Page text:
8. 8.  TROY Declares his belief that Hissarlik, Turkey, is the site of Troy, and begins excavations there.
    9. 9. Decides the Troy of Homer must be at the lowest levels—it was not, and in the process of excavating the lowest levels he destroys the upper.
    10. 10. The Turkish government revokes Schliemann’s permission to dig and sues him: he is accused of stealing antiquities after his wife Sophia is seen in public wearing what Schliemann claimed were the jewels of Helen of Troy.
    11. 11. It is later revealed that this jewelry, part of what Schliemann called “ Priam’s Treasure,” was a forgery—one of his workers admitted that it was found at a different site, and that Schliemann had also hired a goldsmith to fabricate items in an archaic manner and planted them at the site.
    12. 12. Excavate Mycenae. Discovers “Death Mask of Agamemnon.” Obsessed with Agamemnon—he even named one of his sons after this fabled Greek king.
    13. 13. CYCLOPEAN Mycenean Architecture
    14. 14. Mycenean Architecture  RELIEVING TRIANGLE Area left open to prevent weight of stones from collapsing the lintel  CORBELLING, CORBELLED ARCHES
    15. 15.  MEGARON  Mycenean Architecture
    16. 16. Greek Sculpture KOUROS: Male KORE: Female
    17. 17. ARCHAIC PERIOD: ARCHAIC SMILE Greek Sculpture: KORE Figures
    18. 18. Greek Sculpture: KOUROS Figures (Severe style) CONTRAPPOSTO POSE
    19. 19. Pediment Sculptures: Temple of Zeus at Olympia Battle of the Lapiths and Centaurs ETHOS: Self-discipline; rational, intelligent, and controlled behavior; civilized. PATHOS: Spontaneous emotional reaction; irrational; anarchic.
    20. 20. SYMMETRIA: harmony; commensurability of the parts “ The Canon” Module The Doryphoros by Polykleitos
    21. 21. Greek idealism: generic (the perfectibility of human nature) The Doryphoros by Polykleitos “ Man is the measure of all things.”—Protagoras (Greece; 400s BC)
    22. 22. RHYTHMOS: pattern of events Discus Thrower (Discobolus) by Myron
    23. 23. LARGE-SCALE BRONZE CASTING The simple lost-wax casting technique was inadequate for complex, life-sized figures, and a more sophisticated version was adopted, involving several steps. 1. A full-size clay model of statue fashioned out of clay.
    24. 24. LARGE-SCALE BRONZE CASTING 1. A full-size clay model of statue fashioned out of clay. 2. A clay mold was then created around the clay original; it was removed in sections, resulting in a several piece mold.
    25. 25. 3. The pieces of the mold for each body were reassembled, and wax was applied to the insides of these molds; when removed the result was a hollow wax model in the shape of the original clay sculpture. Since this clay model would be used in casting, final refinements and adjustments were made to it.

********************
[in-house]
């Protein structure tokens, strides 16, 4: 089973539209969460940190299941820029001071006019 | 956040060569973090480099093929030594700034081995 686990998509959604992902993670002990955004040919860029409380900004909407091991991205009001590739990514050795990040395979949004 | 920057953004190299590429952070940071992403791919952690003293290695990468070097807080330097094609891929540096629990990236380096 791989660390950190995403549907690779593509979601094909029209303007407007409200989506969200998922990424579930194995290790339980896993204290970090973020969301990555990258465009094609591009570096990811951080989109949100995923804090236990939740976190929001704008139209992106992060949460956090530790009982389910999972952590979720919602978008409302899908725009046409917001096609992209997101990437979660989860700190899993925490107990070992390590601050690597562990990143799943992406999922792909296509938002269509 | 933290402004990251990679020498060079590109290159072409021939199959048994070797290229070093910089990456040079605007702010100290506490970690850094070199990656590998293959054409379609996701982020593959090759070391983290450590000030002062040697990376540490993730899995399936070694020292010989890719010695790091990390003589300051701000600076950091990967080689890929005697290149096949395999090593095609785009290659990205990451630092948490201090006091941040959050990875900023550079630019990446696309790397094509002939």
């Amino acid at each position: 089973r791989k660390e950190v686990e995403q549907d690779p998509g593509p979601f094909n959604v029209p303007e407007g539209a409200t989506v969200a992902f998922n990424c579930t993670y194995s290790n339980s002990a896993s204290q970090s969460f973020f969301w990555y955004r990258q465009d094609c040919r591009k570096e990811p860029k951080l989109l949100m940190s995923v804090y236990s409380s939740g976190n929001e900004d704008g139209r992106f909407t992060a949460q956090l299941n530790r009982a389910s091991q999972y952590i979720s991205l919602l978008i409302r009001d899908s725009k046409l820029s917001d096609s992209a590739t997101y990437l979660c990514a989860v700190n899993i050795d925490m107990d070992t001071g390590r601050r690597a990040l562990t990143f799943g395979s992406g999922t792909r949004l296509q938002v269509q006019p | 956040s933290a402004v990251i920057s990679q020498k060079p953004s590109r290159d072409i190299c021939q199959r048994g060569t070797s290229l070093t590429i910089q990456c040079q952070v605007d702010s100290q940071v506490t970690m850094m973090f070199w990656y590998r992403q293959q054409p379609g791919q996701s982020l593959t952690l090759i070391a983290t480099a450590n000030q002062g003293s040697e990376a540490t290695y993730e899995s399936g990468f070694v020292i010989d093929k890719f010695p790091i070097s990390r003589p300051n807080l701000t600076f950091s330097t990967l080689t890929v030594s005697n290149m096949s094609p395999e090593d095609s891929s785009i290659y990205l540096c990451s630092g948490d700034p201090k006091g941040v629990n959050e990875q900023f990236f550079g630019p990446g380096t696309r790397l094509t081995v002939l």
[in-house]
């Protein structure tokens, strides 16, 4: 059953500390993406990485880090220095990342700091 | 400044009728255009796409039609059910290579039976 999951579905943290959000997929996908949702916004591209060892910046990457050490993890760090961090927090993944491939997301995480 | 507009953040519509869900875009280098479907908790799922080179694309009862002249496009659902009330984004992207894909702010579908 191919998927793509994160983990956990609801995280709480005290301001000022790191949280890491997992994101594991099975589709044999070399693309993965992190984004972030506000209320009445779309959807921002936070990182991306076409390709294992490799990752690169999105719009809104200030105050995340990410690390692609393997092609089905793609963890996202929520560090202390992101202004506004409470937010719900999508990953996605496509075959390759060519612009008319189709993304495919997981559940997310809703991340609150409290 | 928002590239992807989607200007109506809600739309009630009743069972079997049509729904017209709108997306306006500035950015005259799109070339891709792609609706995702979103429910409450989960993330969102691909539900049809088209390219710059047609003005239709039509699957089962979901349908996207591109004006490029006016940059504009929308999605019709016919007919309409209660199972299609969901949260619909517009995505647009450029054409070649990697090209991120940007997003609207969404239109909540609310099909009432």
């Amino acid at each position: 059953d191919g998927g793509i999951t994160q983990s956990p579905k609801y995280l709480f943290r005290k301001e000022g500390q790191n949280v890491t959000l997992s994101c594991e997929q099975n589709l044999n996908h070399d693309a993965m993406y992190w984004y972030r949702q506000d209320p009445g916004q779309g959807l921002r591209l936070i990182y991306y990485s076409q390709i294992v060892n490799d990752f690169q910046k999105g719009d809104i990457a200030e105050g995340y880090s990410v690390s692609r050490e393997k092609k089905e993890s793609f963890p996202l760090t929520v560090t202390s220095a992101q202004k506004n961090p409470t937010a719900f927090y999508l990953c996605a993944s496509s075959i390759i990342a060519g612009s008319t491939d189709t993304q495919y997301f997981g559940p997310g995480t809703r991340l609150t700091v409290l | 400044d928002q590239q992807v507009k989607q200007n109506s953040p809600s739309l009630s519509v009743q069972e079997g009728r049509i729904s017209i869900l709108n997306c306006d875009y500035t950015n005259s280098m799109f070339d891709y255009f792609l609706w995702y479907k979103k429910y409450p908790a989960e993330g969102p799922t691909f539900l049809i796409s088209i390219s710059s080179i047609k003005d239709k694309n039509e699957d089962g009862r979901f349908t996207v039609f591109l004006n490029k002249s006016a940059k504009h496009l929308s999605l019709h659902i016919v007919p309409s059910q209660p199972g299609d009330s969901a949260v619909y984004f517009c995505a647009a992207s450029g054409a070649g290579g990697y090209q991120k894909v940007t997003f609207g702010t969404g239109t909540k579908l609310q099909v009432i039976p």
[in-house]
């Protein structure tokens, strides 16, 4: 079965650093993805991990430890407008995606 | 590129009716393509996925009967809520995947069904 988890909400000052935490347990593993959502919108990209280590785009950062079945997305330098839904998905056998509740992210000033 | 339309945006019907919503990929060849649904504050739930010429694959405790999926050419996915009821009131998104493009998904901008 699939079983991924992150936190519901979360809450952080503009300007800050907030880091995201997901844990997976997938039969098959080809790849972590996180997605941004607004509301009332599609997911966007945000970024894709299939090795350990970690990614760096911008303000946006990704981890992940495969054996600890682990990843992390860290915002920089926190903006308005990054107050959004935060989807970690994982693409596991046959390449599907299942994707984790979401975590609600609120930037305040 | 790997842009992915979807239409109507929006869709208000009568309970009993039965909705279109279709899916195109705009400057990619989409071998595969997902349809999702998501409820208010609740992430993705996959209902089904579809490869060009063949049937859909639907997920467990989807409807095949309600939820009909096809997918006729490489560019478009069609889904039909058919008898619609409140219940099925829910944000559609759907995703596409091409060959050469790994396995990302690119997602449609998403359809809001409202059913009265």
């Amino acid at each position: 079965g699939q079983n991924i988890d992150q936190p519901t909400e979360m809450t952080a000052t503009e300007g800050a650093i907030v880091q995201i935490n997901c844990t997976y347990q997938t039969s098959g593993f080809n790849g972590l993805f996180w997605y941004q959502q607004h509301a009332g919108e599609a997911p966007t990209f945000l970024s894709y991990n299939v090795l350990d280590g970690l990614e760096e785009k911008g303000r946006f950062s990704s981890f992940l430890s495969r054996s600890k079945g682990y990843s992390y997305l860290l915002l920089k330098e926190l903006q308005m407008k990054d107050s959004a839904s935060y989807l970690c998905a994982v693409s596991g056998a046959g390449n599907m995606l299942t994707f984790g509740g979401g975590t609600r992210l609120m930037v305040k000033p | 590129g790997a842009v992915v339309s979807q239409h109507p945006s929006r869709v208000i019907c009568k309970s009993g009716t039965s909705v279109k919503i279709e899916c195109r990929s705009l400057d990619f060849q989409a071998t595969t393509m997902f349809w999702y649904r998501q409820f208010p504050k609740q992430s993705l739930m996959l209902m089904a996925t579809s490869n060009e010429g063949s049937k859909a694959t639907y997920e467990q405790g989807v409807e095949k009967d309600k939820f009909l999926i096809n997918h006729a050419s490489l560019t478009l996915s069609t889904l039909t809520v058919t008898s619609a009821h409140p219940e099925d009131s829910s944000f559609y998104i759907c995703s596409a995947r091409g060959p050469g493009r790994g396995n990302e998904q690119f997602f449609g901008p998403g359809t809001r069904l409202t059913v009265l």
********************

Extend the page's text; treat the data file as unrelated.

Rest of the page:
26. 26. 4. Clay molded around exterior of the wax models for each part, and liquid clay was poured inside them to make hardened cores. Metal pins inserted to connect the clay outer layer to the clay core. OUTER LAYER OF CLAY  (INVESTMENT) HOLLOW WAX MODEL OF HEAD   CLAY CORE  METAL PINS (CHAPLETS)
    27. 27. 5. Assembly heated so that wax melts out. LAYER OF WAX MELTED  OUT, LEAVING AN EMPTY SPACE  METAL PINS HOLD THE CLAY CORE IN PLACE WITHIN THE OUTER LAYER OF CLAY, PRESERVING THE HOLLOW CHANNEL
    28. 28. 6. Molten bronze poured into the hollow channel.  MOLTEN BRONZE
    29. 29. 6. Molten bronze poured into the hollow channel. 7. When the bronze hardens, the outer layer of clay and as much of the inner core as possible are removed, leaving final bronze versions of the individual body parts, which were fitted together and soldered.  MOLTEN BRONZE
    30. 30. Inlays added: Lips: copper   Nipples: copper  Eyes: stone  Teeth: silver
    31. 31. Greek Architecture: Architectural Orders DORIC ORDER IONIC ORDER No base   Base Plain capital   Capital with volutes
    32. 32. Ionic: Volutes Corinthian: Acanthus leaves Greek Architecture: Architectural Orders
    33. 33. Athena Promachos Salamis Greek Architecture: Athens—Acropolis PROPYLAEIA by MNISIKLES
    34. 34. Greek Architecture: Athens—Acropolis TEMPLE OF ATHENA NIKE (Victory) by KALLIKRATES  Nike Figures
    35. 35. Parthenon  Greek Architecture: Athens—Acropolis THE PARTHENON by IKTINOS and KALLIKRATES 8 x 17 Doric Temple
    36. 36. VITRUVIUS If the platform is straight: The human eye perceives it like this: _____________ (slight dip—a few inches—in the center) PARTHENON 
    37. 37.   Because the columns on the corners are seen against a lighter back ground (sunlight), to the human eye they will appear thinner. VITRUVIUS
    38. 38. Greek Architecture: Athens—Acropolis THE PARTHENON: Visual tension, organic (?)
    39. 39. Greek Architecture: Athens—Acropolis THE PARTHENON: Frieze Frieze  Parthenon frieze: PANATHENAIC PROCESSION “ Pan Athenaic” (all Athens)
    40. 40. Greek Architecture: Athens—Acropolis THE PARTHENON: Panathenaic Procession Peplos 